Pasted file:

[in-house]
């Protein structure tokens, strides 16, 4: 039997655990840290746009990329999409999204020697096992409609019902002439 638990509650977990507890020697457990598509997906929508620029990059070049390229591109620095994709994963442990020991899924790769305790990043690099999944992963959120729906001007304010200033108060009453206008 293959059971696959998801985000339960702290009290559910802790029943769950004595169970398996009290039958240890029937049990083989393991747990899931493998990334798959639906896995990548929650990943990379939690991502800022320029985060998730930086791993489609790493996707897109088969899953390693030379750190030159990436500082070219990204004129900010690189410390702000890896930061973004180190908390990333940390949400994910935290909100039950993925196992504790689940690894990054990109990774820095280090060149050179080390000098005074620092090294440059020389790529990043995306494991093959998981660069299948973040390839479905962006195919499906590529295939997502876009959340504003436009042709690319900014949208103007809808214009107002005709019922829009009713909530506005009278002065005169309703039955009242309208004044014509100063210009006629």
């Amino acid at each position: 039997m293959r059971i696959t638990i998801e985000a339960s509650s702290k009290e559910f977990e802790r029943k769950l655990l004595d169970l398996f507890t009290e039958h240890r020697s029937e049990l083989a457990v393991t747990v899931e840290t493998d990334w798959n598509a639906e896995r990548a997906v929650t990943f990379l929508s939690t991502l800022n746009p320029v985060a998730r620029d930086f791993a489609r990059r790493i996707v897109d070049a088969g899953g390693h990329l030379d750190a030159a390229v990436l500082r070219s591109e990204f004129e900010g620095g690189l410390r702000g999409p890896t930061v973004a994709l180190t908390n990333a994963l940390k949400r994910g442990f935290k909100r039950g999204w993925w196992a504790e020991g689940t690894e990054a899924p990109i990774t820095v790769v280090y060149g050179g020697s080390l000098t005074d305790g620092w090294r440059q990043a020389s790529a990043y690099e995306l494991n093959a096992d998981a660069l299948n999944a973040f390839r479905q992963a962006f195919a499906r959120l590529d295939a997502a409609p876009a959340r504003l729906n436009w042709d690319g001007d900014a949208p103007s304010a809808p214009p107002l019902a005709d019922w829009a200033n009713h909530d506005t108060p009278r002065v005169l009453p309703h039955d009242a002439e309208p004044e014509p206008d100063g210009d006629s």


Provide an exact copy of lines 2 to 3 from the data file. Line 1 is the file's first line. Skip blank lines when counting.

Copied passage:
């Protein structure tokens, strides 16, 4: 039997655990840290746009990329999409999204020697096992409609019902002439 638990509650977990507890020697457990598509997906929508620029990059070049390229591109620095994709994963442990020991899924790769305790990043690099999944992963959120729906001007304010200033108060009453206008 293959059971696959998801985000339960702290009290559910802790029943769950004595169970398996009290039958240890029937049990083989393991747990899931493998990334798959639906896995990548929650990943990379939690991502800022320029985060998730930086791993489609790493996707897109088969899953390693030379750190030159990436500082070219990204004129900010690189410390702000890896930061973004180190908390990333940390949400994910935290909100039950993925196992504790689940690894990054990109990774820095280090060149050179080390000098005074620092090294440059020389790529990043995306494991093959998981660069299948973040390839479905962006195919499906590529295939997502876009959340504003436009042709690319900014949208103007809808214009107002005709019922829009009713909530506005009278002065005169309703039955009242309208004044014509100063210009006629």
């Amino acid at each position: 039997m293959r059971i696959t638990i998801e985000a339960s509650s702290k009290e559910f977990e802790r029943k769950l655990l004595d169970l398996f507890t009290e039958h240890r020697s029937e049990l083989a457990v393991t747990v899931e840290t493998d990334w798959n598509a639906e896995r990548a997906v929650t990943f990379l929508s939690t991502l800022n746009p320029v985060a998730r620029d930086f791993a489609r990059r790493i996707v897109d070049a088969g899953g390693h990329l030379d750190a030159a390229v990436l500082r070219s591109e990204f004129e900010g620095g690189l410390r702000g999409p890896t930061v973004a994709l180190t908390n990333a994963l940390k949400r994910g442990f935290k909100r039950g999204w993925w196992a504790e020991g689940t690894e990054a899924p990109i990774t820095v790769v280090y060149g050179g020697s080390l000098t005074d305790g620092w090294r440059q990043a020389s790529a990043y690099e995306l494991n093959a096992d998981a660069l299948n999944a973040f390839r479905q992963a962006f195919a499906r959120l590529d295939a997502a409609p876009a959340r504003l729906n436009w042709d690319g001007d900014a949208p103007s304010a809808p214009p107002l019902a005709d019922w829009a200033n009713h909530d506005t108060p009278r002065v005169l009453p309703h039955d009242a002439e309208p004044e014509p206008d100063g210009d006629s």